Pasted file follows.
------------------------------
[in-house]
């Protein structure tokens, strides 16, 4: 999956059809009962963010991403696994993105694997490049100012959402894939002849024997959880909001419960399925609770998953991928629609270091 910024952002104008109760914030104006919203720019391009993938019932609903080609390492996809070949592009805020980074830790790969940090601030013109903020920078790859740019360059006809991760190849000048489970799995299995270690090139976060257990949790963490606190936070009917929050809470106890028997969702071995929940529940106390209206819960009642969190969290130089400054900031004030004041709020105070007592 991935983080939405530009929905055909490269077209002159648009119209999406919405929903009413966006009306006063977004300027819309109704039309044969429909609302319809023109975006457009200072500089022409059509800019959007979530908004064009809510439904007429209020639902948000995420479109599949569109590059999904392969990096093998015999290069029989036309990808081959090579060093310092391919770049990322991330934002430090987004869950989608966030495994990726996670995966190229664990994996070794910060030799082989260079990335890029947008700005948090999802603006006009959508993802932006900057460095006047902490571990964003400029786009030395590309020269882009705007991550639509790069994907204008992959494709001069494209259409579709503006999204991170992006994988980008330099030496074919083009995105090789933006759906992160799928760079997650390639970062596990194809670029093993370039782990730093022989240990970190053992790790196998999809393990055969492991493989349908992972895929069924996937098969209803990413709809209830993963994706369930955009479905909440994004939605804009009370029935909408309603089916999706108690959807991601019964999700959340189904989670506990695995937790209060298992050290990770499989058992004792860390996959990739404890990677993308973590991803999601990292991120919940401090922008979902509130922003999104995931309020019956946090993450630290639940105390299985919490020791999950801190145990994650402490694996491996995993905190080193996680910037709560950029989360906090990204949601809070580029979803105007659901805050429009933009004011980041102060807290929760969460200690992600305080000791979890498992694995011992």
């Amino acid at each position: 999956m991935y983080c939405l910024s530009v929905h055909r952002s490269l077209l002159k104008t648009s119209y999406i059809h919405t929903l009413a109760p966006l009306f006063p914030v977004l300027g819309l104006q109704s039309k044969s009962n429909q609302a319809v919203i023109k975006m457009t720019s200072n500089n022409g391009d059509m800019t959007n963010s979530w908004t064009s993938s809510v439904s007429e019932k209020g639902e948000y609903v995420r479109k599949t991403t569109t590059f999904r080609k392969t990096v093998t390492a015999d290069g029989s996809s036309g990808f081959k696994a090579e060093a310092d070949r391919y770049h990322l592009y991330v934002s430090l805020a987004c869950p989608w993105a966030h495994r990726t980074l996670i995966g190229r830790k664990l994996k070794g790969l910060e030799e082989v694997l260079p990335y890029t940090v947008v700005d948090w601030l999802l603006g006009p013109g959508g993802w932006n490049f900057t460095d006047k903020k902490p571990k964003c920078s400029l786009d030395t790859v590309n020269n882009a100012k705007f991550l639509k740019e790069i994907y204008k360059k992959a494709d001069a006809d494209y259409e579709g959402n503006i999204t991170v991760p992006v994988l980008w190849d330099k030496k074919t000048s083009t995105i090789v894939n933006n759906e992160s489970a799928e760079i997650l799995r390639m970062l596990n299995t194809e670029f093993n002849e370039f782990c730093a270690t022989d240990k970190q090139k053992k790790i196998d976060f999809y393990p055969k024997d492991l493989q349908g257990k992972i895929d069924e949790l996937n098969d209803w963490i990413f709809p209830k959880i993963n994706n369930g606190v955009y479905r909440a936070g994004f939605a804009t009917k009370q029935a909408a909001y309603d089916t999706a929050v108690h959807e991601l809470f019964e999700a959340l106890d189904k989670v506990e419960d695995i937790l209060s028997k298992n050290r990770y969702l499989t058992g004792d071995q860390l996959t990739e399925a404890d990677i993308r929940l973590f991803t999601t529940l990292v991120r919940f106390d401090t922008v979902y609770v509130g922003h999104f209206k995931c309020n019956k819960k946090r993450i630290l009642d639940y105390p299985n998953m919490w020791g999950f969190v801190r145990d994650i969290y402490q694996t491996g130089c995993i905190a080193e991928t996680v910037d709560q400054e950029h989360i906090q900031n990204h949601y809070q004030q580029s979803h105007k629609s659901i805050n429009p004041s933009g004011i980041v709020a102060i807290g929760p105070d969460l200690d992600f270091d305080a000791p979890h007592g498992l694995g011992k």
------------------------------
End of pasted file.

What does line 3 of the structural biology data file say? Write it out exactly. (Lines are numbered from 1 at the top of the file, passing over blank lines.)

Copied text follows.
């Amino acid at each position: 999956m991935y983080c939405l910024s530009v929905h055909r952002s490269l077209l002159k104008t648009s119209y999406i059809h919405t929903l009413a109760p966006l009306f006063p914030v977004l300027g819309l104006q109704s039309k044969s009962n429909q609302a319809v919203i023109k975006m457009t720019s200072n500089n022409g391009d059509m800019t959007n963010s979530w908004t064009s993938s809510v439904s007429e019932k209020g639902e948000y609903v995420r479109k599949t991403t569109t590059f999904r080609k392969t990096v093998t390492a015999d290069g029989s996809s036309g990808f081959k696994a090579e060093a310092d070949r391919y770049h990322l592009y991330v934002s430090l805020a987004c869950p989608w993105a966030h495994r990726t980074l996670i995966g190229r830790k664990l994996k070794g790969l910060e030799e082989v694997l260079p990335y890029t940090v947008v700005d948090w601030l999802l603006g006009p013109g959508g993802w932006n490049f900057t460095d006047k903020k902490p571990k964003c920078s400029l786009d030395t790859v590309n020269n882009a100012k705007f991550l639509k740019e790069i994907y204008k360059k992959a494709d001069a006809d494209y259409e579709g959402n503006i999204t991170v991760p992006v994988l980008w190849d330099k030496k074919t000048s083009t995105i090789v894939n933006n759906e992160s489970a799928e760079i997650l799995r390639m970062l596990n299995t194809e670029f093993n002849e370039f782990c730093a270690t022989d240990k970190q090139k053992k790790i196998d976060f999809y393990p055969k024997d492991l493989q349908g257990k992972i895929d069924e949790l996937n098969d209803w963490i990413f709809p209830k959880i993963n994706n369930g606190v955009y479905r909440a936070g994004f939605a804009t009917k009370q029935a909408a909001y309603d089916t999706a929050v108690h959807e991601l809470f019964e999700a959340l106890d189904k989670v506990e419960d695995i937790l209060s028997k298992n050290r990770y969702l499989t058992g004792d071995q860390l996959t990739e399925a404890d990677i993308r929940l973590f991803t999601t529940l990292v991120r919940f106390d401090t922008v979902y609770v509130g922003h999104f209206k995931c309020n019956k819960k946090r993450i630290l009642d639940y105390p299985n998953m919490w020791g999950f969190v801190r145990d994650i969290y402490q694996t491996g130089c995993i905190a080193e991928t996680v910037d709560q400054e950029h989360i906090q900031n990204h949601y809070q004030q580029s979803h105007k629609s659901i805050n429009p004041s933009g004011i980041v709020a102060i807290g929760p105070d969460l200690d992600f270091d305080a000791p979890h007592g498992l694995g011992k």